Ensure that all required reports are completed accurately
and properly filed. Banks should consider centralizing
the review and report-filing functions within the banking
Ensure that customer exemptions are properly granted
and recorded. The compliance officer or other designated
officer should review and initial all exemptions prior
to granting them.
Provide for adequate supervision of employees who
accept currency transactions, complete reports, grant
exemptions or engage in any other activity covered by
31 C. F. R. 103.
Establish dual controls and provide for separation
of duties. Employees who complete the reporting forms
should not be responsible for filing them or for granting
Independent testing for compliance with the BSA and
31 C. F. R. 103. The independent testing should be conducted
at least annually, preferably by the internal audit department,
outside auditors, or consultants. Banks that do not employ
outside auditors or consultants or that do not operate internal
audit departments can comply with this requirement by utilizing
for testing employees who are not involved in the currency
transaction reporting function.
The compliance testing should include, at a minimum:
A test of the bank's internal procedures for monitoring
compliance with the BSA, including interviews of employees
who handle cash transactions and their supervisors.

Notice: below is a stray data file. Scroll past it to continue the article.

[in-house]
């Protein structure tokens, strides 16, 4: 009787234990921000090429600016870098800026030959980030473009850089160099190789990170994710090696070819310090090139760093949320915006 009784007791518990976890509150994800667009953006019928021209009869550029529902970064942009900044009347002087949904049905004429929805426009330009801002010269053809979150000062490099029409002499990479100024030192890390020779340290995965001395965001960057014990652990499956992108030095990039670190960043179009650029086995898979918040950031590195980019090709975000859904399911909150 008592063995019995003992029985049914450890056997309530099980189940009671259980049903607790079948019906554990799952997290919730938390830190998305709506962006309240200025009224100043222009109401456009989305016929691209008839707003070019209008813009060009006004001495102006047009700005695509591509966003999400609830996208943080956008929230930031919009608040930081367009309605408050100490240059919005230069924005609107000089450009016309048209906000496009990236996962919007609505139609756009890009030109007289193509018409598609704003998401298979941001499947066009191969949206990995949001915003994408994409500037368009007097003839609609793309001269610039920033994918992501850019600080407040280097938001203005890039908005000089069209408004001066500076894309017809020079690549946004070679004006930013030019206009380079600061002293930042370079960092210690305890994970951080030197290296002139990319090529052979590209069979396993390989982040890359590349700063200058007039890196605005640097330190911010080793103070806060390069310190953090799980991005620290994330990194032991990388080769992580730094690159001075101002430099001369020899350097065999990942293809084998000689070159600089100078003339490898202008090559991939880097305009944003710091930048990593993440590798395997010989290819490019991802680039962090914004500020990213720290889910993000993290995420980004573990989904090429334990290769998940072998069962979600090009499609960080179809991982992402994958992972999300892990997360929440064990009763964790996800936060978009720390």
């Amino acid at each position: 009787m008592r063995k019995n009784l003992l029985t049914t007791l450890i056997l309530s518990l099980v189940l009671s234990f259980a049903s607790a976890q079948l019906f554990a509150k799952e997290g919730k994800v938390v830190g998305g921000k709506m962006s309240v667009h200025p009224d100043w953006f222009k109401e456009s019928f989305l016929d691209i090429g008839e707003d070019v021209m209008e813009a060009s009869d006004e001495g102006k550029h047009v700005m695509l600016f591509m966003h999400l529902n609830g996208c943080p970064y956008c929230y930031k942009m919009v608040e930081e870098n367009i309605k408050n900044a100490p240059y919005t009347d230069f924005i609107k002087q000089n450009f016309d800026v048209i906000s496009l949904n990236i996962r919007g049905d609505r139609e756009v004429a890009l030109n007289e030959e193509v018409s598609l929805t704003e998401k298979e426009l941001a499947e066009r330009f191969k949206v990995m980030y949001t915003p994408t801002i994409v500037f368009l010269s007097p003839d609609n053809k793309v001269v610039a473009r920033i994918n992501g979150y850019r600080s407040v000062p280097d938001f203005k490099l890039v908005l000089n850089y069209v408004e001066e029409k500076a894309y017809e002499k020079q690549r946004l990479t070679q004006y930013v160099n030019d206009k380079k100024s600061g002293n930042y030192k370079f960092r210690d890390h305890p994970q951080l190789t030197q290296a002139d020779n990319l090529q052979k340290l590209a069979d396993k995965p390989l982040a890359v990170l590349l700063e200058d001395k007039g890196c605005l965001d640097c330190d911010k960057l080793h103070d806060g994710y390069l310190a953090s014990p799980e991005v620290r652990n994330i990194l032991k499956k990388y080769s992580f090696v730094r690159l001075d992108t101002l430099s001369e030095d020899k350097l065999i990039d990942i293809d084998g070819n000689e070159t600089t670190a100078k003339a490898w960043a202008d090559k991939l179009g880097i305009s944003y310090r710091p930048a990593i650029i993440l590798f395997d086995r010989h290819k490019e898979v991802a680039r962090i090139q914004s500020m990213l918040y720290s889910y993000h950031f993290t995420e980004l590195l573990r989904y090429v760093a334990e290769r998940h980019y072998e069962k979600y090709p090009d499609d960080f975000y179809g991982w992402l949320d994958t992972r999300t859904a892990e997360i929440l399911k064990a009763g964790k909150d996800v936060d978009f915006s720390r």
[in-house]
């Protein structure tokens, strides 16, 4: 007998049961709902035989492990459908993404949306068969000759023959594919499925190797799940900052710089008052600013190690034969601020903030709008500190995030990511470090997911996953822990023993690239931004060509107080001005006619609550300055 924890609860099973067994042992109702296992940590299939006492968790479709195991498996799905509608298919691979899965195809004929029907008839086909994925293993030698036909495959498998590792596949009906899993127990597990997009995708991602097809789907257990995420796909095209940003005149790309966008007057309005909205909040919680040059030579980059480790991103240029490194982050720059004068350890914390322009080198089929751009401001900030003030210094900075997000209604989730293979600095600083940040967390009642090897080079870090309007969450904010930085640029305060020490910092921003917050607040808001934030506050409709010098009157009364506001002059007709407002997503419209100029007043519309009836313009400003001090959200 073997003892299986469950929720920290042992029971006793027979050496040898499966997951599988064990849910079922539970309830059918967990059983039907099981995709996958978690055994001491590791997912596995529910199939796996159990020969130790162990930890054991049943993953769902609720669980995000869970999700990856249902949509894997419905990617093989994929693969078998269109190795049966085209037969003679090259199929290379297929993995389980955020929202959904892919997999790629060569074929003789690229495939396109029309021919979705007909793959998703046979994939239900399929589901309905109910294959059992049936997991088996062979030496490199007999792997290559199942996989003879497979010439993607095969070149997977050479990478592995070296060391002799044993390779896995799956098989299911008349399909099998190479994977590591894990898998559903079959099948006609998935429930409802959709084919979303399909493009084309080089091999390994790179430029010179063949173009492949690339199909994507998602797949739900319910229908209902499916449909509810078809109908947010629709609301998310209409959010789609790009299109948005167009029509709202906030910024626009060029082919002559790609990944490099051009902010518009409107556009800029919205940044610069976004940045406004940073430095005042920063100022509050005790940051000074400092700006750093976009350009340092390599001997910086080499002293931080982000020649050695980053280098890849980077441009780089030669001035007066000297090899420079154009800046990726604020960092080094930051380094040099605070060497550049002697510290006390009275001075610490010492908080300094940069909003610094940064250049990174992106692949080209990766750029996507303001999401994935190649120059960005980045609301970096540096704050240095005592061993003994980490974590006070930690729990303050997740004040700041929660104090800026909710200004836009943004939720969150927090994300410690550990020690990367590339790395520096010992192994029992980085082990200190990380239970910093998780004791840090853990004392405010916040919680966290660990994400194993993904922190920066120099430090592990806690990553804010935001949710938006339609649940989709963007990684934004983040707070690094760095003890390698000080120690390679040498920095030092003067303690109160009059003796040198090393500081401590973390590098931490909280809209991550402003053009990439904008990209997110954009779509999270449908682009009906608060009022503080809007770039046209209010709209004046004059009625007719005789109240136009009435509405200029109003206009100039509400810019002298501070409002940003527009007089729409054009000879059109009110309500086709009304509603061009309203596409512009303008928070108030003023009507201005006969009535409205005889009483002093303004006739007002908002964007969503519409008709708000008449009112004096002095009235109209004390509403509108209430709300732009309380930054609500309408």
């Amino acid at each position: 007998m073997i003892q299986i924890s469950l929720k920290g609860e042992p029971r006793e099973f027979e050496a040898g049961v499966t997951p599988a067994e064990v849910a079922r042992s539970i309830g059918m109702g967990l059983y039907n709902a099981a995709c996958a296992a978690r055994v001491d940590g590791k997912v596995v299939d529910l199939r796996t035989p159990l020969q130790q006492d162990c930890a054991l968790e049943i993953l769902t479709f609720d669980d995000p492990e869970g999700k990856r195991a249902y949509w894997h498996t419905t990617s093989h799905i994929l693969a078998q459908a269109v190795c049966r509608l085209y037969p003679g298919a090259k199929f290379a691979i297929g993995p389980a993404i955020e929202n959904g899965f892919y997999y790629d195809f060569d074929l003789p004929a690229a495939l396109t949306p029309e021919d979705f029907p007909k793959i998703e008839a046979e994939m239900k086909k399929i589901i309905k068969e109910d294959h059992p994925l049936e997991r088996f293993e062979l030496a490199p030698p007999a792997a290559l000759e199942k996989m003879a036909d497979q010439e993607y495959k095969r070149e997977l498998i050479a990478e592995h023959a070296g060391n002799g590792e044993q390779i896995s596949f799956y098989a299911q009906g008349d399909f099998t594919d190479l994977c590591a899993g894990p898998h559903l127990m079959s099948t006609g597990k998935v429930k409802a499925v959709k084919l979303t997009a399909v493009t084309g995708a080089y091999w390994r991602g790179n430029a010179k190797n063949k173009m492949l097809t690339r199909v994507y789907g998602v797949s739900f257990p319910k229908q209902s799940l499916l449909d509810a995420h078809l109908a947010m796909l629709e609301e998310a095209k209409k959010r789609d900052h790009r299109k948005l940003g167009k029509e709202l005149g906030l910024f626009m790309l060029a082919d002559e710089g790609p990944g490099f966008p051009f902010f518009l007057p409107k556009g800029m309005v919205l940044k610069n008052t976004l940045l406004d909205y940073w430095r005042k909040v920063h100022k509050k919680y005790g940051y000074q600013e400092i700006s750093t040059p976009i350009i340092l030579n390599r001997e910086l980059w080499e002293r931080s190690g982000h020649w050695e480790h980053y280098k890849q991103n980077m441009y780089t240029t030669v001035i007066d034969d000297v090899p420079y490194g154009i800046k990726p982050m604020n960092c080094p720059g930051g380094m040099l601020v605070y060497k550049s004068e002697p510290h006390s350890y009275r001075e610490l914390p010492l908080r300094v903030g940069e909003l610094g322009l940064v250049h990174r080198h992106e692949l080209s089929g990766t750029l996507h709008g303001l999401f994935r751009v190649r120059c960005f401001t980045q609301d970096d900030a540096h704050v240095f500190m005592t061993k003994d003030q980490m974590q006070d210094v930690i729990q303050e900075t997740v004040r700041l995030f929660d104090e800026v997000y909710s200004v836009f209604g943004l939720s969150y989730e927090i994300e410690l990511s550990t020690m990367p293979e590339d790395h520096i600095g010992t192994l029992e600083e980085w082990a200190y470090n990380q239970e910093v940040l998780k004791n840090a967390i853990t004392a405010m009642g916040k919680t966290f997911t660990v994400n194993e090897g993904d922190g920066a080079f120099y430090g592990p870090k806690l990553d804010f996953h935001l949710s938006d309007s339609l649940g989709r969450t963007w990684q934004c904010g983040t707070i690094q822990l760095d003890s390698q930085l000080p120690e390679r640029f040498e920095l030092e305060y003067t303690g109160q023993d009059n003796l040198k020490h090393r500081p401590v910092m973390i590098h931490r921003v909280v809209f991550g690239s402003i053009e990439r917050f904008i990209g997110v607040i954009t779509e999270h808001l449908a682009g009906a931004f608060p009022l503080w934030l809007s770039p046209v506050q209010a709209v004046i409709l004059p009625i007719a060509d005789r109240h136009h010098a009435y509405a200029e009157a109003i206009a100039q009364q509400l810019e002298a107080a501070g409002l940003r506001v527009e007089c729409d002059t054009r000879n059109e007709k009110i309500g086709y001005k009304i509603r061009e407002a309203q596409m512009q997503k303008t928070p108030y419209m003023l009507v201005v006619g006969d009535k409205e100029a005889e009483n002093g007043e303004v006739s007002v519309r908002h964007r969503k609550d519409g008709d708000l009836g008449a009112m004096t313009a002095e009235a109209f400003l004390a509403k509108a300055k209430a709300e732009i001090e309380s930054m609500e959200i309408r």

A sampling of large currency transactions followed
by a review of CTR filings.
A test of the validity and reasonableness of the customer
exemptions granted by the bank.
A test of the bank's recordkeeping system for compliance
with the BSA.
Documentation of the scope of the testing procedures
performed and the findings of the testing. Any apparent
violations, exceptions or other problems noted during
the testing procedures should be promptly reported to
the board of directors or appropriate committee thereof.
It is essential that the scope of any testing procedures,
and the results of those procedures, be thoroughly documented.
In most cases, this will involve retention of workpapers
from internal and/or external audits of BSA compliance.
Procedures that are not adequately documented will not
be accepted as being in compliance with the independent
The designation of an individual or individuals to
be responsible for coordinating and monitoring compliance